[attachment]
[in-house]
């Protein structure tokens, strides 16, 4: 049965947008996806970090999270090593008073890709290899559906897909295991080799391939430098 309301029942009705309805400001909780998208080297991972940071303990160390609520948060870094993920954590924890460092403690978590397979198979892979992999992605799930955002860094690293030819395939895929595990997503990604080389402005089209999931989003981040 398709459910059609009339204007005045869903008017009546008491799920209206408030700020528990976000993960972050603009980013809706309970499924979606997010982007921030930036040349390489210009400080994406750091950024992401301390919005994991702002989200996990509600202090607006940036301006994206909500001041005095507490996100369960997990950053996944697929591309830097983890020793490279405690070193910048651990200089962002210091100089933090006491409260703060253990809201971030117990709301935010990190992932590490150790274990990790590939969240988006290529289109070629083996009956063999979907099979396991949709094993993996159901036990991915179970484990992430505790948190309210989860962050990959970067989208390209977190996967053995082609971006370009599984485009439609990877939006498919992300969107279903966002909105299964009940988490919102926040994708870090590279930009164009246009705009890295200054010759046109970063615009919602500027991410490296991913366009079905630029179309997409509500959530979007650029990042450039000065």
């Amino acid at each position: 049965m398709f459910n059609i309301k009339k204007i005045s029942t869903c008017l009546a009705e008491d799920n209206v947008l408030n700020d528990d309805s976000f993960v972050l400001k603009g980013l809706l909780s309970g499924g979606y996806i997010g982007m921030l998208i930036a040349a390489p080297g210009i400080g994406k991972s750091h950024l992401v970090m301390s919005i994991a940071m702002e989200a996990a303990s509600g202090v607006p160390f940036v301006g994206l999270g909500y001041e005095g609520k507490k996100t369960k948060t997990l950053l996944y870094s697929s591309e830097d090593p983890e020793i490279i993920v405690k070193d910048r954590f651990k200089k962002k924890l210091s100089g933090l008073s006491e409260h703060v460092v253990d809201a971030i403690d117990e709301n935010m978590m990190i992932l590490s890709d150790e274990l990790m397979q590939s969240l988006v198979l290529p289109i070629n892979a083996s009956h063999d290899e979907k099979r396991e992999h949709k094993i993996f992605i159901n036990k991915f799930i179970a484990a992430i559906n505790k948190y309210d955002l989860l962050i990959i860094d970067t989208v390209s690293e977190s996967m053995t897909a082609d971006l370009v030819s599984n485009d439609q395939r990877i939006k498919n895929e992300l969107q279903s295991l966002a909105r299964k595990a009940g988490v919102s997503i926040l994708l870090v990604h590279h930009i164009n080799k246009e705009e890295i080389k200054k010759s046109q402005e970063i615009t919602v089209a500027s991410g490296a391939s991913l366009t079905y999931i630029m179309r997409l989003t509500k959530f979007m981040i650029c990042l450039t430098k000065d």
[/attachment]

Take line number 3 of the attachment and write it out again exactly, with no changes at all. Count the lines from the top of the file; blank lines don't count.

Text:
């Amino acid at each position: 049965m398709f459910n059609i309301k009339k204007i005045s029942t869903c008017l009546a009705e008491d799920n209206v947008l408030n700020d528990d309805s976000f993960v972050l400001k603009g980013l809706l909780s309970g499924g979606y996806i997010g982007m921030l998208i930036a040349a390489p080297g210009i400080g994406k991972s750091h950024l992401v970090m301390s919005i994991a940071m702002e989200a996990a303990s509600g202090v607006p160390f940036v301006g994206l999270g909500y001041e005095g609520k507490k996100t369960k948060t997990l950053l996944y870094s697929s591309e830097d090593p983890e020793i490279i993920v405690k070193d910048r954590f651990k200089k962002k924890l210091s100089g933090l008073s006491e409260h703060v460092v253990d809201a971030i403690d117990e709301n935010m978590m990190i992932l590490s890709d150790e274990l990790m397979q590939s969240l988006v198979l290529p289109i070629n892979a083996s009956h063999d290899e979907k099979r396991e992999h949709k094993i993996f992605i159901n036990k991915f799930i179970a484990a992430i559906n505790k948190y309210d955002l989860l962050i990959i860094d970067t989208v390209s690293e977190s996967m053995t897909a082609d971006l370009v030819s599984n485009d439609q395939r990877i939006k498919n895929e992300l969107q279903s295991l966002a909105r299964k595990a009940g988490v919102s997503i926040l994708l870090v990604h590279h930009i164009n080799k246009e705009e890295i080389k200054k010759s046109q402005e970063i615009t919602v089209a500027s991410g490296a391939s991913l366009t079905y999931i630029m179309r997409l989003t509500k959530f979007m981040i650029c990042l450039t430098k000065d």